Mountain Cluster Hotels Make Progress -- On the Scene

(ATR) Hotel employees were doing everything possible to please guests at the Gornaya Karusel Level 960 village. 




(ATR) The towering cranes were gone, streets had been tidied, and hotel employees seemed to be doing everything possible to please newly arrived guests to the Gornaya Karusel Level 960 village.

Like other hotels in Sochi’s mountain cluster, accommodations in the Level 960 village – which is reached by cableway - have faced their share of difficulties, scrambling to open and become operational.

However, on Friday morning, it was evident that substantial progress in the small and scenic mountain village had been made.

On Thursday, the Swissotel welcomed its first 40 guests. Wi-fi has been strong in the lobby and the hotel’s liquor license is expected to be approved today. However, television and internet in rooms may take an extra day or two.

Come February 15, the hotel will reach capacity with 70 rooms booked.

"We are very excited that we finally opened. We have final touches going on, which takes a little more time, but we are really happy that we made it on time," hotel manager Oliver Kuhn said about the hotel’s opening just over 24 hours before the Opening Ceremony.

Rooms in a second building of the hotel are not yet ready for guests.

"It could have been easier," admits Sead Dizdarevic, chairman and co-CEO of CoSport/Jet SetSport, the world’s biggest packager of tickets and travel for the Olympic Games. He is referring to the efforts his company made to ready the Swissotel and other properties where some of his 10,000 clients will stay during the Sochi Olympics .

Dizdarevic says his company came to the aid of the Swissotel by helping finish preparations in the 70 rooms. That includes making beds, checking plumbing, installing wi-fi systems, and taking over food and beverage operations.

He says the tab for this extra level of preparation will cost his company several million dollars in labor and supplies.

"We have 80 people across three hotels," he says. Guests in Sochi should not expect "a London- or Vancouver-type of hospitality experience," but he says his firm is making sure all clients are happy with their freshly made lodgings.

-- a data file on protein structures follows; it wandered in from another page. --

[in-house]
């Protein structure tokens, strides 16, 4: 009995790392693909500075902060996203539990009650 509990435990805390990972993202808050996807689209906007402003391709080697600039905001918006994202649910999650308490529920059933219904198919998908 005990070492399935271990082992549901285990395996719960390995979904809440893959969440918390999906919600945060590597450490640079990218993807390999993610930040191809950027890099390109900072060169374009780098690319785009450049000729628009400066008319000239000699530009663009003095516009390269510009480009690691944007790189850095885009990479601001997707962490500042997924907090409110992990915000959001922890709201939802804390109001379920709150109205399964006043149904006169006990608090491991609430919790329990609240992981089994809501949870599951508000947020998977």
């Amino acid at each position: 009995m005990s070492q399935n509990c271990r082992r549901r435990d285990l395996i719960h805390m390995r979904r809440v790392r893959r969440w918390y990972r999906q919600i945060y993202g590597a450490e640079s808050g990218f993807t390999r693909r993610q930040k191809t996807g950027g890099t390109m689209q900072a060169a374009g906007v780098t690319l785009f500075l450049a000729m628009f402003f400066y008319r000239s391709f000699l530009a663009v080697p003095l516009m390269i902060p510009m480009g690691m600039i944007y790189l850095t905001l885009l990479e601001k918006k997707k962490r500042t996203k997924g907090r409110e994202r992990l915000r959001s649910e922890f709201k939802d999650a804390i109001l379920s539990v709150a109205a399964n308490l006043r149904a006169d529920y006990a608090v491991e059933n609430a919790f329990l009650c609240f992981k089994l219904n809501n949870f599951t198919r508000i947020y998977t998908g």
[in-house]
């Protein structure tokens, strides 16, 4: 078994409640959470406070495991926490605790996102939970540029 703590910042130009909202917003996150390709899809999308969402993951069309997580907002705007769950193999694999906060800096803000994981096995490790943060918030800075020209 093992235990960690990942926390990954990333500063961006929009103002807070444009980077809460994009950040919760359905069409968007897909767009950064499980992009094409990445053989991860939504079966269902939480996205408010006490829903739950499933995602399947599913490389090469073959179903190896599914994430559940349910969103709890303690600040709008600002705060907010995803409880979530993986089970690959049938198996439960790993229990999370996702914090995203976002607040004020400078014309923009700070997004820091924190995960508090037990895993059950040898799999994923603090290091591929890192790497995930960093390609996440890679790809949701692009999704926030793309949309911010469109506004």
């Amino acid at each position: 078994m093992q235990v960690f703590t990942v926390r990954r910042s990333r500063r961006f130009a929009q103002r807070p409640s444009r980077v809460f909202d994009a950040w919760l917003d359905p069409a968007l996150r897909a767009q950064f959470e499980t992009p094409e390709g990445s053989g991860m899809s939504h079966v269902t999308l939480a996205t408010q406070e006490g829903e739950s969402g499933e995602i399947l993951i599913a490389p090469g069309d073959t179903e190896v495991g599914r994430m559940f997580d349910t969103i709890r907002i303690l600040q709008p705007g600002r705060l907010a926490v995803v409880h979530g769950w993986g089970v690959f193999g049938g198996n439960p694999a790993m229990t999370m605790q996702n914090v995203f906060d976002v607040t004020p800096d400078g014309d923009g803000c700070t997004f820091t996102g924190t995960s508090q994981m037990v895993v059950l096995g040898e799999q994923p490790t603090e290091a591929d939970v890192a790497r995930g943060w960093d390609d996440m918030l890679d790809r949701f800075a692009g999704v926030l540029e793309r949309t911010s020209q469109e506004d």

Meanwhile, problems persist for media staying in the mountains or on the coast near the Olympic Park. In the mountains, a journalist from a U.S. newspaper was relocated to another hotel after dealing with an array problems of problems – including fire alarms going off frequently.

At the media village next to the Olympic Park, slumbering journalists were roused from their beds for a 5 a.m. fire alarm this week.

The internet is replete with blog posts about dubious conditions in these apartment blocks built for the Games. Brown water pouring out of bathroom taps, exposed wiring, elevators not functioning, and an empty vodka bottle in the drawer of the nightstand are among the complaints. At least nobody has opened the door to another WC outfitted with the twin toilets discovered a few weeks ago at the biathlon venue in the mountains.

Dozens of guests in the media village have had to wait hours into the night after their arrival in Sochi to get a room that’s ready for them.

Dizdarevic says all visitors to Sochi should pack a bit of patience.

The journalist relocated to another hotel in the mountain cluster- also unfinished – seems to be following that advice.

"It’s still under construction, but they’re really sweet and trying so hard to accommodate us," she saidabout her new accommodations.

"Every morning I ask if there is wi-fi yet, and they say ‘maybe today’ and I want to believe them.

"I have hot water, a soft bed, and electricity, so I’m ok," she said. "It could be worse – it’s not a terrible job having to walk to work, looking at the snow-covered Caucasus Mountains every day."

Journalists at the Rixos Krasnaya Polyana have been pleased with their accommodations, one posting a photo of her opulent room on Facebook, admitting she felt somewhat guilty in lieu of her colleague’s problems.

Alisa Lachinyan, a Moscow native working for French Television, checked into Hotel Solis two nights ago and is becoming more satisfied with her accommodations on a daily basis.

"The hoteliers are very friendly and speak English, which is not the case with everybody around here," said Lachinyan during the short gondola ride down from Level 960 to the Gornaya Karusel base.

"It’s a new hotel and there are still some things to improve like breakfast and other services," Lachinyan said. "It’s making progress though. Two days ago, I didn’t have cream and shampoo, but now I do, so I’m happy about that."

"I think, next year, it will be a very nice hotel for anybody who comes here to ski and snowboard.

"And there is no photo of Putin in my bedroom," she joked.

Written by Brian Pinelliin Krasnaya Polyana and Ed Hula at the Olympic Village.

20 Years at #1: Your best source of news about the Olympics is, for subscribers only.